The Dow Jones Industrial Average broke the important psychological barrier of 20,000 this week. The news was greeted with cheers from the media, many advisers and investors.
Older readers may recall a similar event when the Dow broke 1000 on November 14, 1972. Here is an excerpt from the New York Times that day:
The Dow Jones industrial average closed above the 1,000 mark yesterday for the first time in history.
It finished at 1,003.16 for a gain of 6.09 points in what many Wall Streeters consider the equivalent of the initial breaking of the four-minute mile.
“This thing has an obvious psychological effect,” declared one brokerage-house partner. “It’s a hell of a news item. As for the permanence of it — well, I just don’t know.”
Last Friday, the Dow surpassed 1,000 during the course of a day’s trading, but it fell back below the landmark figure by the end of the session.
But yesterday the market was not to be denied. The Dow finally put it all together, the peace rally, the re-election of President Nixon, the surging economy, booming corporate profits and lessening fears about inflation and taxes and controls and other uncertainties of 1973.
…..International Business Machines, Wall Street’s best known glamour issue, moved up 11 1/4 points to 388, its best price of the day.
…..An office broker, watching the stock tape from his desk downtown, murmured in wonderment: “There’s a sort of renewed confidence in the whole economic outlook.”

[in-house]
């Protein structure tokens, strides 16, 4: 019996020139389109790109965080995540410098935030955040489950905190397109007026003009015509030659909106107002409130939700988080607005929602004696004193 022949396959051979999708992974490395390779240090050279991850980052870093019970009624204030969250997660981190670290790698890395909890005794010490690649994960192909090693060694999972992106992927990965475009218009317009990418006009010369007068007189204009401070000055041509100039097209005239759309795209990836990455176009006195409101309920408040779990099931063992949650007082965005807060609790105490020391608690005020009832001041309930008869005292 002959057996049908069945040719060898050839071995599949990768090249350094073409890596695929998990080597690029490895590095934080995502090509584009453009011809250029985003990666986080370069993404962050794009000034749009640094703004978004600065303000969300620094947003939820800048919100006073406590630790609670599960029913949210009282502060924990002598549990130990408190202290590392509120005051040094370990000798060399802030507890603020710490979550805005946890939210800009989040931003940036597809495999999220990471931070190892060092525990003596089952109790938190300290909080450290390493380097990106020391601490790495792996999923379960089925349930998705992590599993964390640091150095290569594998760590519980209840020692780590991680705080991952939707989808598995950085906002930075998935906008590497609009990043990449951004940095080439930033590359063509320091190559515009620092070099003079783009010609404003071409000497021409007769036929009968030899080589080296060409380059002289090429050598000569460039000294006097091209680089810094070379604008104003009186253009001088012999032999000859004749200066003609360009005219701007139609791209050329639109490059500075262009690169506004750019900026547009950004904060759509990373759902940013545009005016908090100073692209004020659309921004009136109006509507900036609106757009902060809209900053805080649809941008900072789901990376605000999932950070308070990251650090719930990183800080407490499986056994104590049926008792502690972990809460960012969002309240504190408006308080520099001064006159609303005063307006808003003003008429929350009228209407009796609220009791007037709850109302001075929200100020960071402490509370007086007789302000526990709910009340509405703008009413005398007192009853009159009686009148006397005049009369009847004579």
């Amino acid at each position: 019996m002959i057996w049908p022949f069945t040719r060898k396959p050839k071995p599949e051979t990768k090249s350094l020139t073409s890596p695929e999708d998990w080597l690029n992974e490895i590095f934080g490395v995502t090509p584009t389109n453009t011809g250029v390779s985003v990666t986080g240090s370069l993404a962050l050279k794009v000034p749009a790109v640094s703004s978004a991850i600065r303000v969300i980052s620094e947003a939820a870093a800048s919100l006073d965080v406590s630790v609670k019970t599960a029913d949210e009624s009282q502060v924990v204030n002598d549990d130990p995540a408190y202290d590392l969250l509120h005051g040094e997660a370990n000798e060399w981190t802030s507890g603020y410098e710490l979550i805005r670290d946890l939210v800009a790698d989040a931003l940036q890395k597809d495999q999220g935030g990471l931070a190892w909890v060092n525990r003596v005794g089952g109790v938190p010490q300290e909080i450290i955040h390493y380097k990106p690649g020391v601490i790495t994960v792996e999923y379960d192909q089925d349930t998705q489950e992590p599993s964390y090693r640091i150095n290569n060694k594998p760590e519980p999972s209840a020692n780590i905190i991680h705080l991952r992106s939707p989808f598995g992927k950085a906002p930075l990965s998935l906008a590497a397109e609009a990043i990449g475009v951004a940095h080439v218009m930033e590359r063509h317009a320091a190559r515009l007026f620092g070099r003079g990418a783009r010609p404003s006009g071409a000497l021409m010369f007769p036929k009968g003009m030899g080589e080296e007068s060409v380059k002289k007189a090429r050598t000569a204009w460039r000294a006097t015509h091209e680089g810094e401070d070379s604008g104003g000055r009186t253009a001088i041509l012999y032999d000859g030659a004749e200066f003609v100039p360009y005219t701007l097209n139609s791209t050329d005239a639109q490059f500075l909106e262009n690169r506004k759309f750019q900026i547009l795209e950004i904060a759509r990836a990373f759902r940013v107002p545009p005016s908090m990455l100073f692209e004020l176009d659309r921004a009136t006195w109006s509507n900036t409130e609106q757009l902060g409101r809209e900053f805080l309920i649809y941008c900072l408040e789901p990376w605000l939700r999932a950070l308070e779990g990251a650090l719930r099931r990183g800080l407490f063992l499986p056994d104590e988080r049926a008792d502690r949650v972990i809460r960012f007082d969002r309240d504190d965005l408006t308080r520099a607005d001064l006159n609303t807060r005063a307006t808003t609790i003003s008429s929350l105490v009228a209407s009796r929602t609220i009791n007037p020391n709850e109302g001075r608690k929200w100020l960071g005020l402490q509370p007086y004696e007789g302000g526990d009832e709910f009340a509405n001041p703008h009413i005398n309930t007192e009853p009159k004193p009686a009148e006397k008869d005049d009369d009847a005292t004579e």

The broker who questioned the permanence of the move must have had a crystal ball. Three months later, the Dow reversed below 1000, commencing a bear market that ended at 570.
Four years later, in 1976, the Dow again rallied and broke 1000. Only to retreat in another bear market that carried as low as 750. A third advance carried the Average above 1000 in 1981, before another retreat, this time to 780.
Only in 1982, a full ten years after the first breakout, did the Dow finally break clear of 1000, advancing strongly over the next few years.
The next significant barrier for the Dow was 10,000. Breakout took place in 1999, during the Dotcom boom, with a minimum of fuss. At least one pundit at the time predicted the Dow would reach 100,000 by 2020.
Contrary to initial indications, the 10,000 level also proved a formidable barrier, with breach of support in 2001 heralding the start of a bear market that fell as low as 7200.
Recovery in 2003 appeared robust, with two secondary corrections respecting the new support level at 10,000. But the global financial crisis in 2008 saw the Dow fall to 6500. It took more than ten years after the initial breakout before we could comfortably say that the Dow had broken clear of 10,000.
The next important barrier is the current 20,000. It may be naive to think we have seen the last of it.
If past records are anything to go by, we could be in for an interesting decade.